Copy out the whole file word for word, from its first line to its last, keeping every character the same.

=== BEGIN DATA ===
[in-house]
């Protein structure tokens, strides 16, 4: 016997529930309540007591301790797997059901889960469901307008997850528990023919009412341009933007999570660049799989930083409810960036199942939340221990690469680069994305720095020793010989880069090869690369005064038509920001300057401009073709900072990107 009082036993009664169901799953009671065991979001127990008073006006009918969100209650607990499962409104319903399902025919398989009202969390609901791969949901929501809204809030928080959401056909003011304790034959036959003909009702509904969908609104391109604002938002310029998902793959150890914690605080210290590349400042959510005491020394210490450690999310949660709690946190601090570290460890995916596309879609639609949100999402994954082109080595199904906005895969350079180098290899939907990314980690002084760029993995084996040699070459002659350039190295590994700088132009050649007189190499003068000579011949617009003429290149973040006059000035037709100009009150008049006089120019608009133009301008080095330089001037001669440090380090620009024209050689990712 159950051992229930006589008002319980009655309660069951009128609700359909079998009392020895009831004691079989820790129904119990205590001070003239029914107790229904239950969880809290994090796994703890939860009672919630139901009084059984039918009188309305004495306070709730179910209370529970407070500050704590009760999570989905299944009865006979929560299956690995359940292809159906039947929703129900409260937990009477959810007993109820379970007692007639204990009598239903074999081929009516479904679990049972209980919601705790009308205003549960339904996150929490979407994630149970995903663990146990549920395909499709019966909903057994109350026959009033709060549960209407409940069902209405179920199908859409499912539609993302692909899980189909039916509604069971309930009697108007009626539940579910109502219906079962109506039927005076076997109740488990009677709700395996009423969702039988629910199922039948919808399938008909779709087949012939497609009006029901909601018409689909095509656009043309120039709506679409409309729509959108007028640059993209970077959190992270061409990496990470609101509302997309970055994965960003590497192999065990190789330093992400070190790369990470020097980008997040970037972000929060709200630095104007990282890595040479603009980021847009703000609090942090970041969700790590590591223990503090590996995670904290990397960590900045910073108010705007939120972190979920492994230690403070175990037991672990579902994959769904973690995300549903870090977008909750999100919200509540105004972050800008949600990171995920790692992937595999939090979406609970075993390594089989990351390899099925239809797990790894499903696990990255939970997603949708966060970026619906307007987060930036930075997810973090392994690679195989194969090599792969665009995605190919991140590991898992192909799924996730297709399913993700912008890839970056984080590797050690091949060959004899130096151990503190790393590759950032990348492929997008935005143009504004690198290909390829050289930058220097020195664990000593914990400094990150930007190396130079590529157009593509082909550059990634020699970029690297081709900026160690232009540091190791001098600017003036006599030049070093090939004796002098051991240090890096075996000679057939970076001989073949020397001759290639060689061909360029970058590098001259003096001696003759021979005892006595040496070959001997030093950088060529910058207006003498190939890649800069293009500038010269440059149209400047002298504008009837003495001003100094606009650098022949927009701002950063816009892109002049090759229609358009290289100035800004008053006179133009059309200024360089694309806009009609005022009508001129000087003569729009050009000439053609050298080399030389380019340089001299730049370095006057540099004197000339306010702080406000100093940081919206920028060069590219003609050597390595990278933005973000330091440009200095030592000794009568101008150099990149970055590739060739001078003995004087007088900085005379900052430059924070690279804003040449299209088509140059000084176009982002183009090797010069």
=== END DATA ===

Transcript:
[in-house]
């Protein structure tokens, strides 16, 4: 016997529930309540007591301790797997059901889960469901307008997850528990023919009412341009933007999570660049799989930083409810960036199942939340221990690469680069994305720095020793010989880069090869690369005064038509920001300057401009073709900072990107 009082036993009664169901799953009671065991979001127990008073006006009918969100209650607990499962409104319903399902025919398989009202969390609901791969949901929501809204809030928080959401056909003011304790034959036959003909009702509904969908609104391109604002938002310029998902793959150890914690605080210290590349400042959510005491020394210490450690999310949660709690946190601090570290460890995916596309879609639609949100999402994954082109080595199904906005895969350079180098290899939907990314980690002084760029993995084996040699070459002659350039190295590994700088132009050649007189190499003068000579011949617009003429290149973040006059000035037709100009009150008049006089120019608009133009301008080095330089001037001669440090380090620009024209050689990712 159950051992229930006589008002319980009655309660069951009128609700359909079998009392020895009831004691079989820790129904119990205590001070003239029914107790229904239950969880809290994090796994703890939860009672919630139901009084059984039918009188309305004495306070709730179910209370529970407070500050704590009760999570989905299944009865006979929560299956690995359940292809159906039947929703129900409260937990009477959810007993109820379970007692007639204990009598239903074999081929009516479904679990049972209980919601705790009308205003549960339904996150929490979407994630149970995903663990146990549920395909499709019966909903057994109350026959009033709060549960209407409940069902209405179920199908859409499912539609993302692909899980189909039916509604069971309930009697108007009626539940579910109502219906079962109506039927005076076997109740488990009677709700395996009423969702039988629910199922039948919808399938008909779709087949012939497609009006029901909601018409689909095509656009043309120039709506679409409309729509959108007028640059993209970077959190992270061409990496990470609101509302997309970055994965960003590497192999065990190789330093992400070190790369990470020097980008997040970037972000929060709200630095104007990282890595040479603009980021847009703000609090942090970041969700790590590591223990503090590996995670904290990397960590900045910073108010705007939120972190979920492994230690403070175990037991672990579902994959769904973690995300549903870090977008909750999100919200509540105004972050800008949600990171995920790692992937595999939090979406609970075993390594089989990351390899099925239809797990790894499903696990990255939970997603949708966060970026619906307007987060930036930075997810973090392994690679195989194969090599792969665009995605190919991140590991898992192909799924996730297709399913993700912008890839970056984080590797050690091949060959004899130096151990503190790393590759950032990348492929997008935005143009504004690198290909390829050289930058220097020195664990000593914990400094990150930007190396130079590529157009593509082909550059990634020699970029690297081709900026160690232009540091190791001098600017003036006599030049070093090939004796002098051991240090890096075996000679057939970076001989073949020397001759290639060689061909360029970058590098001259003096001696003759021979005892006595040496070959001997030093950088060529910058207006003498190939890649800069293009500038010269440059149209400047002298504008009837003495001003100094606009650098022949927009701002950063816009892109002049090759229609358009290289100035800004008053006179133009059309200024360089694309806009009609005022009508001129000087003569729009050009000439053609050298080399030389380019340089001299730049370095006057540099004197000339306010702080406000100093940081919206920028060069590219003609050597390595990278933005973000330091440009200095030592000794009568101008150099990149970055590739060739001078003995004087007088900085005379900052430059924070690279804003040449299209088509140059000084176009982002183009090797010069």